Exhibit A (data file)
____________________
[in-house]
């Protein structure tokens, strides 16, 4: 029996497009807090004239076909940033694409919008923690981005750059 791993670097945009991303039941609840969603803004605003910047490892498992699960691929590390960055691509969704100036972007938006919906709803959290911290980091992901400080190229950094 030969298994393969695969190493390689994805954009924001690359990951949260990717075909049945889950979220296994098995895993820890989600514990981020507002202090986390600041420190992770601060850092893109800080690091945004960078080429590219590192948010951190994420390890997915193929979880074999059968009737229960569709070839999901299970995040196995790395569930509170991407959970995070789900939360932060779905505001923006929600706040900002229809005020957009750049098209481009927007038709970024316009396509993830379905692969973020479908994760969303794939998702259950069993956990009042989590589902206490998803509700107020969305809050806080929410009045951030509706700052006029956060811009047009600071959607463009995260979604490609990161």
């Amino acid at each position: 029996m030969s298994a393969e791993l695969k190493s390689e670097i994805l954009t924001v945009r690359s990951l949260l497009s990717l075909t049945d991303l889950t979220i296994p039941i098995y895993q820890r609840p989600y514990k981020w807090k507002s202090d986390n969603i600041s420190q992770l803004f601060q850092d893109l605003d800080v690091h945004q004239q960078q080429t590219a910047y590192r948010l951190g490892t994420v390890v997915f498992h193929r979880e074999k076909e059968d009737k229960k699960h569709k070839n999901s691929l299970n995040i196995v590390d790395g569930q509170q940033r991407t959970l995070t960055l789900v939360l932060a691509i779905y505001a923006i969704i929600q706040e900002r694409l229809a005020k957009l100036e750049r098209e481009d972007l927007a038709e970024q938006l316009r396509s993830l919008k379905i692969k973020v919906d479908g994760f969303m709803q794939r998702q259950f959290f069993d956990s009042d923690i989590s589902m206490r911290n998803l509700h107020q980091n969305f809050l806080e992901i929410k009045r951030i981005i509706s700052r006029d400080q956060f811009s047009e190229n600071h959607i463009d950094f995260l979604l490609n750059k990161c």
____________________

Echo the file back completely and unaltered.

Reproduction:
[in-house]
């Protein structure tokens, strides 16, 4: 029996497009807090004239076909940033694409919008923690981005750059 791993670097945009991303039941609840969603803004605003910047490892498992699960691929590390960055691509969704100036972007938006919906709803959290911290980091992901400080190229950094 030969298994393969695969190493390689994805954009924001690359990951949260990717075909049945889950979220296994098995895993820890989600514990981020507002202090986390600041420190992770601060850092893109800080690091945004960078080429590219590192948010951190994420390890997915193929979880074999059968009737229960569709070839999901299970995040196995790395569930509170991407959970995070789900939360932060779905505001923006929600706040900002229809005020957009750049098209481009927007038709970024316009396509993830379905692969973020479908994760969303794939998702259950069993956990009042989590589902206490998803509700107020969305809050806080929410009045951030509706700052006029956060811009047009600071959607463009995260979604490609990161």
């Amino acid at each position: 029996m030969s298994a393969e791993l695969k190493s390689e670097i994805l954009t924001v945009r690359s990951l949260l497009s990717l075909t049945d991303l889950t979220i296994p039941i098995y895993q820890r609840p989600y514990k981020w807090k507002s202090d986390n969603i600041s420190q992770l803004f601060q850092d893109l605003d800080v690091h945004q004239q960078q080429t590219a910047y590192r948010l951190g490892t994420v390890v997915f498992h193929r979880e074999k076909e059968d009737k229960k699960h569709k070839n999901s691929l299970n995040i196995v590390d790395g569930q509170q940033r991407t959970l995070t960055l789900v939360l932060a691509i779905y505001a923006i969704i929600q706040e900002r694409l229809a005020k957009l100036e750049r098209e481009d972007l927007a038709e970024q938006l316009r396509s993830l919008k379905i692969k973020v919906d479908g994760f969303m709803q794939r998702q259950f959290f069993d956990s009042d923690i989590s589902m206490r911290n998803l509700h107020q980091n969305f809050l806080e992901i929410k009045r951030i981005i509706s700052r006029d400080q956060f811009s047009e190229n600071h959607i463009d950094f995260l979604l490609n750059k990161c």